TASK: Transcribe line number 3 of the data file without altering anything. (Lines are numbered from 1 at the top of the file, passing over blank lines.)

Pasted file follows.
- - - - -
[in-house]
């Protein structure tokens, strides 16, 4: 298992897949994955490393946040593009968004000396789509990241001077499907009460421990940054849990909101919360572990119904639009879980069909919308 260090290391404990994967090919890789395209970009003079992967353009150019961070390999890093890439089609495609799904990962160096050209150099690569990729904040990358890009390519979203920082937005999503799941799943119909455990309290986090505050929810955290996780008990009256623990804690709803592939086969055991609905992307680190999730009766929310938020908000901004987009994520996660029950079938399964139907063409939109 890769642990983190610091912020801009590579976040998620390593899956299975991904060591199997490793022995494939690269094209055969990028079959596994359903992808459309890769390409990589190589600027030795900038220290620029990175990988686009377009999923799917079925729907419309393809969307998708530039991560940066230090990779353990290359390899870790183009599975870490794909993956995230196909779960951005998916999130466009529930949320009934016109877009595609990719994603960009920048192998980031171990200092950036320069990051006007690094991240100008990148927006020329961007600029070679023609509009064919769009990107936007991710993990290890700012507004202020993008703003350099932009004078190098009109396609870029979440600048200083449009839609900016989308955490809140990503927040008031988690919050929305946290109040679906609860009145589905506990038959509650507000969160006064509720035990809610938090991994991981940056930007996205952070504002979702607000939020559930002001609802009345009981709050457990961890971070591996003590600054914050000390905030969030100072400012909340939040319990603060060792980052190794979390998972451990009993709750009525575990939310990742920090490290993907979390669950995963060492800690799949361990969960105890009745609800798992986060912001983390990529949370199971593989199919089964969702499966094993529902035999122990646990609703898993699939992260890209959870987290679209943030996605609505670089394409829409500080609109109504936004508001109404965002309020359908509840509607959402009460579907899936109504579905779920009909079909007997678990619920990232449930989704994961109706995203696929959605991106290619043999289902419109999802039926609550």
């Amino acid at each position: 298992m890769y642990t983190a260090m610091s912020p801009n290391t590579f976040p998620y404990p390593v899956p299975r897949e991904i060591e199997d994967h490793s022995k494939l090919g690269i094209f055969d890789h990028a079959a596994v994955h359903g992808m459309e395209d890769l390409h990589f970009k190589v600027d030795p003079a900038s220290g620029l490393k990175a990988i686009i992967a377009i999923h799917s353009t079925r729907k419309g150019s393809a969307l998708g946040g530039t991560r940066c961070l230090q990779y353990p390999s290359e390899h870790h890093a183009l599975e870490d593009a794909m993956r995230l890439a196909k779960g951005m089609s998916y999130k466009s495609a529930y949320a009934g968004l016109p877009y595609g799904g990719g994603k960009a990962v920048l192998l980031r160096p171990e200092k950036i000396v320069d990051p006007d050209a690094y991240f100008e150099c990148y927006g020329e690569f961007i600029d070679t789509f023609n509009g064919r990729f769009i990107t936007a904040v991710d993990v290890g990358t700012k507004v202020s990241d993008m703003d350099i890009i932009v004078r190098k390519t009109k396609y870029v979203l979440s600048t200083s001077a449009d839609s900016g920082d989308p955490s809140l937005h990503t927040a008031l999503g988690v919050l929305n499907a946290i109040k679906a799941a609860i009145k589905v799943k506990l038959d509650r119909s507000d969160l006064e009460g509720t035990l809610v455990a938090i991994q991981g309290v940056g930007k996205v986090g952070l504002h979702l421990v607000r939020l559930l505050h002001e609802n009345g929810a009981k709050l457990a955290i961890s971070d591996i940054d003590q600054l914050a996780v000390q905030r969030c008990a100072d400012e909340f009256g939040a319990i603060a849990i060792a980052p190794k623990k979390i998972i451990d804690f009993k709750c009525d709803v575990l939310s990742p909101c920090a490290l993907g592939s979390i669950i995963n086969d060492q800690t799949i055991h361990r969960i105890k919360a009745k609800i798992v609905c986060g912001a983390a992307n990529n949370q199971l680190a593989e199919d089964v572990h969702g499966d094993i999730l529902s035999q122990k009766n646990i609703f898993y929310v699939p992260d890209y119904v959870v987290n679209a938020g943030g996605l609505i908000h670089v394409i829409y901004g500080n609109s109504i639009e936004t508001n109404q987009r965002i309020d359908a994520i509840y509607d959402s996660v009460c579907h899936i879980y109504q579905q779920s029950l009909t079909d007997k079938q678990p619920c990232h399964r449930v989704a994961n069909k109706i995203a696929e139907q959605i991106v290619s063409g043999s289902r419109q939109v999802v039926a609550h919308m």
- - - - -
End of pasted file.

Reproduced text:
């Amino acid at each position: 298992m890769y642990t983190a260090m610091s912020p801009n290391t590579f976040p998620y404990p390593v899956p299975r897949e991904i060591e199997d994967h490793s022995k494939l090919g690269i094209f055969d890789h990028a079959a596994v994955h359903g992808m459309e395209d890769l390409h990589f970009k190589v600027d030795p003079a900038s220290g620029l490393k990175a990988i686009i992967a377009i999923h799917s353009t079925r729907k419309g150019s393809a969307l998708g946040g530039t991560r940066c961070l230090q990779y353990p390999s290359e390899h870790h890093a183009l599975e870490d593009a794909m993956r995230l890439a196909k779960g951005m089609s998916y999130k466009s495609a529930y949320a009934g968004l016109p877009y595609g799904g990719g994603k960009a990962v920048l192998l980031r160096p171990e200092k950036i000396v320069d990051p006007d050209a690094y991240f100008e150099c990148y927006g020329e690569f961007i600029d070679t789509f023609n509009g064919r990729f769009i990107t936007a904040v991710d993990v290890g990358t700012k507004v202020s990241d993008m703003d350099i890009i932009v004078r190098k390519t009109k396609y870029v979203l979440s600048t200083s001077a449009d839609s900016g920082d989308p955490s809140l937005h990503t927040a008031l999503g988690v919050l929305n499907a946290i109040k679906a799941a609860i009145k589905v799943k506990l038959d509650r119909s507000d969160l006064e009460g509720t035990l809610v455990a938090i991994q991981g309290v940056g930007k996205v986090g952070l504002h979702l421990v607000r939020l559930l505050h002001e609802n009345g929810a009981k709050l457990a955290i961890s971070d591996i940054d003590q600054l914050a996780v000390q905030r969030c008990a100072d400012e909340f009256g939040a319990i603060a849990i060792a980052p190794k623990k979390i998972i451990d804690f009993k709750c009525d709803v575990l939310s990742p909101c920090a490290l993907g592939s979390i669950i995963n086969d060492q800690t799949i055991h361990r969960i105890k919360a009745k609800i798992v609905c986060g912001a983390a992307n990529n949370q199971l680190a593989e199919d089964v572990h969702g499966d094993i999730l529902s035999q122990k009766n646990i609703f898993y929310v699939p992260d890209y119904v959870v987290n679209a938020g943030g996605l609505i908000h670089v394409i829409y901004g500080n609109s109504i639009e936004t508001n109404q987009r965002i309020d359908a994520i509840y509607d959402s996660v009460c579907h899936i879980y109504q579905q779920s029950l009909t079909d007997k079938q678990p619920c990232h399964r449930v989704a994961n069909k109706i995203a696929e139907q959605i991106v290619s063409g043999s289902r419109q939109v999802v039926a609550h919308m």